Data Detail

So as we have seen, there are a total of 32 bits in the data section.  This data is broken into two main parts, first a Custom Code (16 bits) and then a Data Code (16 bits).  Then each of those 16 bit codes is further broken into two parts, first the actual 8 bit code, and then the ones complement of the code where each bit is the opposite value of the same bit in the original 8 bit code.  This is done for error checking at the receiver.  Each of the 8 bit sections or bytes in fact are transmitted from the handset least significant bit (LSB) first and most significant bit (MSB) last, so when reading from left to right, the bits need to be reversed before working out the value.  So the complete coding system can support 256 different custom codes and 256 different data codes with all bits error checked.  So you could have 256 different handsets with 256 buttons on each and every button would be unique if all the 256 pieces of stereo gear were in the same room.  For clarification, refer to the following table for all the bit values for all the buttons on the Pioneer CU-P0069.  The overline is the convention for indicating the ones complement or inverted value column. Note also the Hex Code column.  Here the first two characters are the hex equivalent of the Custom Code and the second two characters are the hex equivalent of the Data Code.  This hex format is the usual way the data values are described but as you now know, there is more to it than just knowing that to be able to throw the right pulses of light at your stereo to make it work!  The description of hex notation is outside the scope of this page but you can look it up.

Pioneer CU-P0069 Button Chart
Button Custom Code Custom Code Data Code Data Code Hex Code
Power Toggle 10100010 01011101 00011100 11100011 A21C
Repeat 10100010 01011101 00001100 11110011 A20C
Random 10100010 01011101 01001010 10110101 A24A
PGM 10100010 01011101 00001101 11110010 A20D
Disc - 10100010 01011101 10010011 01101100 A293
Disc + 10100010 01011101 00011101 11100010 A21D
Mode 10100010 01011101 10011100 01100011 A29C
Skip Back 10100010 01011101 00010001 11101110 A211
Skip Forward 10100010 01011101 00010000 11101111 A210
Stop 10100010 01011101 00010110 11101001 A216
Pause 10100010 01011101 00011000 11100111 A218
Play 10100010 01011101 00010111 11101000 A217
1 10100010 01011101 00000001 11111110 A201
2 10100010 01011101 00000010 11111101 A202
3 10100010 01011101 00000011 00000011 A203
4 10100010 01011101 00000100 11111011 A204
5 10100010 01011101 00000101 11111010 A205
6 10100010 01011101 00000110 11111001 A206
7 10100010 01011101 00000111 11111000 A207
8 10100010 01011101 00001000 11110111 A208
9 10100010 01011101 00001001 11110110 A209
0 10100010 01011101 00000000 11111111 A200
Set Disc 10100010 01011101 01000001 10111110 A241
Set Track 10100010 01011101 01000000 10111111 A240
Power On 10100010 01011101 00011010 11100101 A21A
Power Off 10100010 01011101 00011011 11100100 A21B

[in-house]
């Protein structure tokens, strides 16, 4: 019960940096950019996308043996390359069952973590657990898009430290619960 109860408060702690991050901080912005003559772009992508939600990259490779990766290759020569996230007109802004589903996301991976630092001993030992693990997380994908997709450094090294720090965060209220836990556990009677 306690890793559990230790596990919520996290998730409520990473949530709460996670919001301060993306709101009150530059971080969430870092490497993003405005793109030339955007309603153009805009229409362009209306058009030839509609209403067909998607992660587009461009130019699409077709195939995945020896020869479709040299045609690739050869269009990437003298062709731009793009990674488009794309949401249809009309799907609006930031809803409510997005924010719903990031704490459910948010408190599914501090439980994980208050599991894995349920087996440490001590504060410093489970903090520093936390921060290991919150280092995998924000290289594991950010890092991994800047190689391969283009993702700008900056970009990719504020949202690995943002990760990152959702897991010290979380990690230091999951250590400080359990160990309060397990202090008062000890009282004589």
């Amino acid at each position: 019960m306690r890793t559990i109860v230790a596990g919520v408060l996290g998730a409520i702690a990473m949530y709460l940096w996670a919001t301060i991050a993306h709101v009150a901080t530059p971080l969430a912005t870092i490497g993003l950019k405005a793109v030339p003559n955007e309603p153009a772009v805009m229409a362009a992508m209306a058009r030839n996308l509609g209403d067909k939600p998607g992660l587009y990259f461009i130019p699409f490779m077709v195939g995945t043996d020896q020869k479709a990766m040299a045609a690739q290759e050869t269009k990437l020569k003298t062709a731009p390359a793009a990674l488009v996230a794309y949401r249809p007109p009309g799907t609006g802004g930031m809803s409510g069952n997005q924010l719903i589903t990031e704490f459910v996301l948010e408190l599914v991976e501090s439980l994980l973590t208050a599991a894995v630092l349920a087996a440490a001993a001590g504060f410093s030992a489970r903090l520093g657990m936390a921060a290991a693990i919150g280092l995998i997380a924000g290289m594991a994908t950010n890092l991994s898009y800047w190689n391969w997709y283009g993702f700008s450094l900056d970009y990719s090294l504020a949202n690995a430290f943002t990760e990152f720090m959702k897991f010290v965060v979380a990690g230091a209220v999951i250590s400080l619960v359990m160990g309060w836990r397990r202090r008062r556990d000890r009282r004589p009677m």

So here we see that the custom code is A2 for all the buttons and this appears to be the case for all Pioneer CD player remote controls.  Laserdisc players are Custom Code A8, DVD players A3, Soundfield processors A0, Amplifiers A5, Tuners A4, Tape Decks A1, Video Recorders AB etc.  Now you would think that would be enough right?  I can just imagine the CEO of Pioneer Electronics sitting in his big office with a wall full of stereo gear and the desk covered with remote controls.  Well apparently, 256 Custom Codes and 256 Data Codes giving 65,536 buttons total are just not enough!  While the small and simple Pioneer CU-P0069 has just one Custom Code and one Data Code per button, some Pioneer equipment actually use macro's of combined NEC format remote control frames for just one button press.  For example, the 1 button on a Pioneer DVL-919E Laserdisc player has the code A399 followed by AFA1.  Pioneer call this Command 1 and Command 2.  All the macro buttons on that player start with A399 first, so the A399 is acting like a shift key.  Same goes for the Pioneer DV-F07 DVD changer.  I have no idea what the point of all this is (apart from giving the possibility of more than 16 million buttons per handset) but at least I have not found any Pioneer equipment that use more than two frames for a single button.  Click here to see the entire list for the Pioneer DV-F07 as an example.

If you look at the picture to the left that I use in PCRemote to represent the handset for all my Pioneer CD Changers, you'll notice that there are a couple of extra buttons at the bottom.  These are just a cut and paste in the picture but I use them for Power ON and Power OFF rather than using the regular Power Toggle button at the top.  If you look in the table above you'll see that Power Toggle is A21C.  I just tried some other values around that and found that A21A and A21B were the proper ON and OFF buttons so I added them to the virtual handset in PCRemote.  You can do the same thing with all Pioneer equipment that I have seen that have a Power Toggle button.  This gives better reliability in computer controlled applications where the computer never really knows if the hardware is ON or OFF if the power can only be toggled.

Complete Frame Transmission

So now that we know all about the format of the NEC frames, lets see how the remote transmits the infrared light to the stereo:

Leader,  Custom Code LSB first,  Custom Code LSB first,  Data Code LSB first,  Data Code LSB first,  Trailer